SPS seeks approval in New Mexico to retire certain generating units

The New Mexico Public Regulation Commission, in a Nov. 7 order, appointed a hearing examiner to assist it to conduct and preside over all necessary hearings and take all such actions as are necessary in the matter involving Southwestern Public Service’s (SPS) application for approval to retire and abandon certain generating facilities.

As noted in the order, SPS’ application requests that the commission issue an order authorizing SPS to:

  • Retire and abandon the use of Plant X Generating Station Unit 1 (Plant X 1) and Cunningham Generating Station Unit 1 (Cunningham 1) as of Dec. 31, 2019, and to retire and abandon the use of Plant X Generating Station Unit 2 (Plant X 2) as of Dec. 31, 2020
  • Record and recover the remaining, unrecovered net plant balance and estimated dismantling costs of each unit at the time of retirement and to include that amount in the base rates established in SPS’ next base rate case
  • Record in a deferred account the difference between actual and estimated decommissioning and dismantling costs for each of the three units after completion of actual dismantling activities
  • Recover the deferred balance from customers if actual decommissioning and dismantling costs exceed estimated decommissioning and dismantling costs, or to return the deferred balance to customers if estimated decommissioning and dismantling costs exceed actual decommissioning and dismantling costs

According to SPS’ application, which was filed in October, Plant X 1 is a General Electric Model B1 steam turbine that was installed in 1952; Plant X 2 is a General Electric Model C1 steam turbine that was installed in 1953; and Cunningham 1 is a General Electric steam turbine that was installed in 1957. Plant X 1 has the ability to generate 41 MW in the summer and 41 MW in the winter; Plant X 2 has the ability to generate 90 MW in the summer and 90 MW in the winter; and Cunningham has the ability to generate 71 MW in the summer and 71 MW in the winter, SPS said.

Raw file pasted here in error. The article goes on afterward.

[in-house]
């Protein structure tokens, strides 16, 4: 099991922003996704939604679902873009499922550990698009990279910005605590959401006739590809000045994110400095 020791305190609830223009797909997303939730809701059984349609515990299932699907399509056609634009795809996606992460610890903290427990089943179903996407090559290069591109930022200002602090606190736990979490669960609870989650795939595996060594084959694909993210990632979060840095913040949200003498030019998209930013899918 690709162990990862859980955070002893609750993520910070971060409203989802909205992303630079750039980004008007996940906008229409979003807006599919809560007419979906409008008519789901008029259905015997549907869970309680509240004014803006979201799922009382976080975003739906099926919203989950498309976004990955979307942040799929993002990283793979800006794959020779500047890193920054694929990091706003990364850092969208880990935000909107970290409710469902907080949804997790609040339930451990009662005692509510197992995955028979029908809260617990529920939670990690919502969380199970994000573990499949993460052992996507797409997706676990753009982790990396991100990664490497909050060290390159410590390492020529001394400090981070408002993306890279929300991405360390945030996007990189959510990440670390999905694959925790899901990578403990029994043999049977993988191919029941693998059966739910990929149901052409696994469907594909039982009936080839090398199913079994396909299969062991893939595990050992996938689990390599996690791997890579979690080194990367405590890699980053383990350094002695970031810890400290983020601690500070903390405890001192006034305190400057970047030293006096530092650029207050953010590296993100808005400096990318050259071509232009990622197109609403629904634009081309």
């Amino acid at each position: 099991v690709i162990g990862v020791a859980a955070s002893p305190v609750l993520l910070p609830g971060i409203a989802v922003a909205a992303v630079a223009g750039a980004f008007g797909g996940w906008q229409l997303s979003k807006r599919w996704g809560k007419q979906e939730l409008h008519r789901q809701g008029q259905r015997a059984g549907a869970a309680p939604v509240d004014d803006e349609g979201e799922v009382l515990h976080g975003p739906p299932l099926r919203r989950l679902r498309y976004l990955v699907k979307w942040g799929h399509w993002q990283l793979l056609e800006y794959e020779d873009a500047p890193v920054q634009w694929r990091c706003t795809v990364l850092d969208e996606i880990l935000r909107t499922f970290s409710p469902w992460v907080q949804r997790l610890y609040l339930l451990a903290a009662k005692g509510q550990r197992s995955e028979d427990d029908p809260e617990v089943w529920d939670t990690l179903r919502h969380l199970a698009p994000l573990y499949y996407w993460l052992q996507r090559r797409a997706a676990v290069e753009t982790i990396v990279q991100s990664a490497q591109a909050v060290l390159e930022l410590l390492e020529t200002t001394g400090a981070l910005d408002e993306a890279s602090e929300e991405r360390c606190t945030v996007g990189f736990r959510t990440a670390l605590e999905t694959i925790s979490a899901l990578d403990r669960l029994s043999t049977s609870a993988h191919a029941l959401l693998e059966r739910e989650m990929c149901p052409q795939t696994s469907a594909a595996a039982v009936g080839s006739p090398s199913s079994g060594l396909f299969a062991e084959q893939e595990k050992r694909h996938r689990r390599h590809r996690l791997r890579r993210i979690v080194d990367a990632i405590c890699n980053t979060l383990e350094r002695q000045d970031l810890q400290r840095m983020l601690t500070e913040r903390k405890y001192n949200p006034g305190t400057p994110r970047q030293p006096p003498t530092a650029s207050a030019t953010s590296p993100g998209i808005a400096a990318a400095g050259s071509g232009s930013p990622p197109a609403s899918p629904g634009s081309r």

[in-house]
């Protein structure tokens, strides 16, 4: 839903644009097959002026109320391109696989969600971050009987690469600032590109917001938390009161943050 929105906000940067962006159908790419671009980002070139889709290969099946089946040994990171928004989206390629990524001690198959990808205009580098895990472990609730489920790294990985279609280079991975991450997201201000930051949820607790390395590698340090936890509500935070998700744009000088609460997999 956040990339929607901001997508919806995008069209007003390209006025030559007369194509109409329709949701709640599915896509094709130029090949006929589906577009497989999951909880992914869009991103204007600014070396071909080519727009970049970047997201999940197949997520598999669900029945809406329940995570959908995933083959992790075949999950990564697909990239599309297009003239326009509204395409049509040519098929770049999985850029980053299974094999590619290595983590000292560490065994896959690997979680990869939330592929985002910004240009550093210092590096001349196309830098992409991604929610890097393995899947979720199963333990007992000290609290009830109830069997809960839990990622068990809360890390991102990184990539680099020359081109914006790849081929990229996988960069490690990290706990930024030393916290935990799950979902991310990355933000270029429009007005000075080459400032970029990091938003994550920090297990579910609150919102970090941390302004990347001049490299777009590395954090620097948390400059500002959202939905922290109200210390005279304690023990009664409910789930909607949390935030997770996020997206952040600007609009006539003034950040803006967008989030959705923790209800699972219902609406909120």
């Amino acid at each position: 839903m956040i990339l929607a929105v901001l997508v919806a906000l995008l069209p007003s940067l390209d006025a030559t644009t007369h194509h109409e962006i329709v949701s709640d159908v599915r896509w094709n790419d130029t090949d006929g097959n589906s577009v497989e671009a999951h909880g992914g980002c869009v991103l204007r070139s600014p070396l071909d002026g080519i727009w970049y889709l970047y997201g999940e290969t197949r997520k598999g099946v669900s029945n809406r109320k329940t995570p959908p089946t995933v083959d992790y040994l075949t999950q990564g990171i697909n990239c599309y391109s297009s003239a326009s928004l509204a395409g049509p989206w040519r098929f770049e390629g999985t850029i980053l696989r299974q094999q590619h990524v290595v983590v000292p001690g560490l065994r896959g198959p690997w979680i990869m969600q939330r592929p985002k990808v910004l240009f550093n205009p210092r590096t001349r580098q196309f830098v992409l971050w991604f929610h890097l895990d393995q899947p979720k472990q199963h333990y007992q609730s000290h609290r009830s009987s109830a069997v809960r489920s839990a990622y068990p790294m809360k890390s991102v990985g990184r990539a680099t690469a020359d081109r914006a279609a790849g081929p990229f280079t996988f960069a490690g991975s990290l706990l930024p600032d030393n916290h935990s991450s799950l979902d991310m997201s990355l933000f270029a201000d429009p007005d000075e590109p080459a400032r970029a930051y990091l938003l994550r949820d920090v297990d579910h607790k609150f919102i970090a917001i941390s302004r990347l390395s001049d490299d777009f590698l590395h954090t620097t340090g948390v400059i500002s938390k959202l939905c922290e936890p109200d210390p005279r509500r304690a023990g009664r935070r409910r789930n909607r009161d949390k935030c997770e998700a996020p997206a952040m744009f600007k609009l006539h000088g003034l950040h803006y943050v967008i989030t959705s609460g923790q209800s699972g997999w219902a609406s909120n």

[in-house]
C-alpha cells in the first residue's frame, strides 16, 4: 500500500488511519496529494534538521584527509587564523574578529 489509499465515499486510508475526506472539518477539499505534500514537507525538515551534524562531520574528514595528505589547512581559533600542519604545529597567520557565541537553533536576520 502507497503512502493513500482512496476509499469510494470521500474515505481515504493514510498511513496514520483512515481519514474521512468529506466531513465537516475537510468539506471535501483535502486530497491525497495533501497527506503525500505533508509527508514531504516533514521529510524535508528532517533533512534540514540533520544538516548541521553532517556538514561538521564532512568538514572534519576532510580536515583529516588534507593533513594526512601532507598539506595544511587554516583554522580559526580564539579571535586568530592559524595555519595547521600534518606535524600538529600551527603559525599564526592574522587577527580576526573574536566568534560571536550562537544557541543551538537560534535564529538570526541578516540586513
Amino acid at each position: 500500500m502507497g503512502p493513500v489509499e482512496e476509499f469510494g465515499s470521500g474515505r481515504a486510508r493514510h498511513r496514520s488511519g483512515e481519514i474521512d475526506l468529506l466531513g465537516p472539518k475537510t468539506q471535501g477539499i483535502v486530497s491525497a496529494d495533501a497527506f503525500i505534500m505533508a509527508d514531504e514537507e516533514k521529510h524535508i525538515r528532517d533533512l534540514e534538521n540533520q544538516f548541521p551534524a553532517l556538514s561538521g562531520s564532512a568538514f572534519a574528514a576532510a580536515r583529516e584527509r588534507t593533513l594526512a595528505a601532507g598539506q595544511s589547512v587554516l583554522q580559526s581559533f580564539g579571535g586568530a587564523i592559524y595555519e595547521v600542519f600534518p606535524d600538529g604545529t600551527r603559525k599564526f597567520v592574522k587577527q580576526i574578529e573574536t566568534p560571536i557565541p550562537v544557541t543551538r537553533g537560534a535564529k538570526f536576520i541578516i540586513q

Plant X 1, Plant X 2, and Cunningham 1 are near the end of their useful lives, SPS said, adding that the capacity from Plant X 1, Plant X 2, and Cunningham 1 is not needed to reliably serve SPS’ customers. The company also said that the present and future public convenience and necessity do not require the service or use of the Plant X 1, Plant X 2, or Cunningham 1 facilities.

The end of the current commission-approved service life is 2019 for Plant X 1 and Plant X 2, while the end of the current commission-approved service life for Cunningham 1 is 2022. However, SPS added, significant capital expenditures estimated to cost in excess of $13m – or about $2.9m for the New Mexico retail jurisdiction – will be needed to allow Cunningham 1 to operate until 2022.

Additionally, significant operating and maintenance (O&M) costs for a major overhaul outage could be required, SPS said. The company noted that it also estimates capital and O&M expenditures of $10.5m – or about $2.3m for the New Mexico retail jurisdiction – would be required to continue operating Plant X 1 and Plant X 2 until 2022.

SPS said that it does not believe incurring those capital and O&M costs for those plants would be an economically prudent use of capital.

At their expected retirement dates, Plant X 1, Plant X 2, and Cunningham 1 will have combined unrecovered amounts for investment and dismantling costs of about $2.7m – or $592,000 on a New Mexico retail basis, SPS said.

The company noted that authorizing full recovery of the undepreciated investment in Plant X 1, Plant X 2, and Cunningham 1 is just and reasonable and consistent with commission policy.

SPS, a wholly owned subsidiary of Xcel Energy (NYSE:XEL), requested that the commission issue a final order in the case by April 15, 2019. The company noted that it is planning to file a base rate case in New Mexico next summer and that as part of that rate case, it will present a new depreciation study.

If Plant X 1 and Cunningham 1 remain in service beyond the end of 2019, they will need to be included in the depreciation study. However, if those facilities are to be retired at the end of 2019, they will not be included in the depreciation study, and the commission will not need to establish depreciation rates for them, SPS added.

About Corina Rivera-Linares 3059 Articles
Corina Rivera-Linares, chief editor for TransmissionHub, has covered the U.S. power industry for the past 15 years. Before joining TransmissionHub, Corina covered renewable energy and environmental issues, as well as transmission, generation, regulation, legislation and ISO/RTO matters at SNL Financial. She has also covered such topics as health, politics, and education for weekly newspapers and national magazines. She can be reached at clinares@endeavorb2b.com.